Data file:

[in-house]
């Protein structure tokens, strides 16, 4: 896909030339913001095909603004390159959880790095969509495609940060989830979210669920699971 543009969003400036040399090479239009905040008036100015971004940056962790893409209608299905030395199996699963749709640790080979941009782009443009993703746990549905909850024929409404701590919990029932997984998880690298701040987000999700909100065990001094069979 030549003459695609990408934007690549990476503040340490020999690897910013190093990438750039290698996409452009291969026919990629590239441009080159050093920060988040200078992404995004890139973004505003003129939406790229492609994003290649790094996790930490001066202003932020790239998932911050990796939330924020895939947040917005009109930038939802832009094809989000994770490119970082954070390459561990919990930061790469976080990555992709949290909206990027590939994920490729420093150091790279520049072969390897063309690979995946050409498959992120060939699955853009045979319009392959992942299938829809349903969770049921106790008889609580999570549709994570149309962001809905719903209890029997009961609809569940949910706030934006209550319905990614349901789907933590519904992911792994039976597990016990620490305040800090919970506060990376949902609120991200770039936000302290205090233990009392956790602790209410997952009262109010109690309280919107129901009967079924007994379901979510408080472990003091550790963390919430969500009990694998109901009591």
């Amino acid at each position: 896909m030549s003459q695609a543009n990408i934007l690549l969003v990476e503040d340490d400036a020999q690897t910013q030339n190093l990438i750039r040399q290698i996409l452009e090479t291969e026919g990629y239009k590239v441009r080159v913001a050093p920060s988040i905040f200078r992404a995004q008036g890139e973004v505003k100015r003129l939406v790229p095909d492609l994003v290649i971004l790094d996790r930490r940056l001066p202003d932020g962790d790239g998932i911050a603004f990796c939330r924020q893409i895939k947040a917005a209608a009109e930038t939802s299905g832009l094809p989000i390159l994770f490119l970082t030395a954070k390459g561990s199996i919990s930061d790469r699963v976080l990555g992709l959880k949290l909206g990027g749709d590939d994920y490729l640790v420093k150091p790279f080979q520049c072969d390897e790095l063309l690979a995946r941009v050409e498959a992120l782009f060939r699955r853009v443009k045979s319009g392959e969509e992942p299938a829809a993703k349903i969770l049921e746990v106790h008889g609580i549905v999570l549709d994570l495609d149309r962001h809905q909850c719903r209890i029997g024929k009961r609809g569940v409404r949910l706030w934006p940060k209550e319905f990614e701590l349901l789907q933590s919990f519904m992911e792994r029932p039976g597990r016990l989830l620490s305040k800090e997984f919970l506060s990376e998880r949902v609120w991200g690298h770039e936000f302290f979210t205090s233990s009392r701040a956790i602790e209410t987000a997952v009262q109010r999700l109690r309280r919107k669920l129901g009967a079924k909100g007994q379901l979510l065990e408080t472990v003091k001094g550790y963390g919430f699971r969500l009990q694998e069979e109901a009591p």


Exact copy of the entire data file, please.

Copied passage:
[in-house]
């Protein structure tokens, strides 16, 4: 896909030339913001095909603004390159959880790095969509495609940060989830979210669920699971 543009969003400036040399090479239009905040008036100015971004940056962790893409209608299905030395199996699963749709640790080979941009782009443009993703746990549905909850024929409404701590919990029932997984998880690298701040987000999700909100065990001094069979 030549003459695609990408934007690549990476503040340490020999690897910013190093990438750039290698996409452009291969026919990629590239441009080159050093920060988040200078992404995004890139973004505003003129939406790229492609994003290649790094996790930490001066202003932020790239998932911050990796939330924020895939947040917005009109930038939802832009094809989000994770490119970082954070390459561990919990930061790469976080990555992709949290909206990027590939994920490729420093150091790279520049072969390897063309690979995946050409498959992120060939699955853009045979319009392959992942299938829809349903969770049921106790008889609580999570549709994570149309962001809905719903209890029997009961609809569940949910706030934006209550319905990614349901789907933590519904992911792994039976597990016990620490305040800090919970506060990376949902609120991200770039936000302290205090233990009392956790602790209410997952009262109010109690309280919107129901009967079924007994379901979510408080472990003091550790963390919430969500009990694998109901009591």
């Amino acid at each position: 896909m030549s003459q695609a543009n990408i934007l690549l969003v990476e503040d340490d400036a020999q690897t910013q030339n190093l990438i750039r040399q290698i996409l452009e090479t291969e026919g990629y239009k590239v441009r080159v913001a050093p920060s988040i905040f200078r992404a995004q008036g890139e973004v505003k100015r003129l939406v790229p095909d492609l994003v290649i971004l790094d996790r930490r940056l001066p202003d932020g962790d790239g998932i911050a603004f990796c939330r924020q893409i895939k947040a917005a209608a009109e930038t939802s299905g832009l094809p989000i390159l994770f490119l970082t030395a954070k390459g561990s199996i919990s930061d790469r699963v976080l990555g992709l959880k949290l909206g990027g749709d590939d994920y490729l640790v420093k150091p790279f080979q520049c072969d390897e790095l063309l690979a995946r941009v050409e498959a992120l782009f060939r699955r853009v443009k045979s319009g392959e969509e992942p299938a829809a993703k349903i969770l049921e746990v106790h008889g609580i549905v999570l549709d994570l495609d149309r962001h809905q909850c719903r209890i029997g024929k009961r609809g569940v409404r949910l706030w934006p940060k209550e319905f990614e701590l349901l789907q933590s919990f519904m992911e792994r029932p039976g597990r016990l989830l620490s305040k800090e997984f919970l506060s990376e998880r949902v609120w991200g690298h770039e936000f302290f979210t205090s233990s009392r701040a956790i602790e209410t987000a997952v009262q109010r999700l109690r309280r919107k669920l129901g009967a079924k909100g007994q379901l979510l065990e408080t472990v003091k001094g550790y963390g919430f699971r969500l009990q694998e069979e109901a009591p």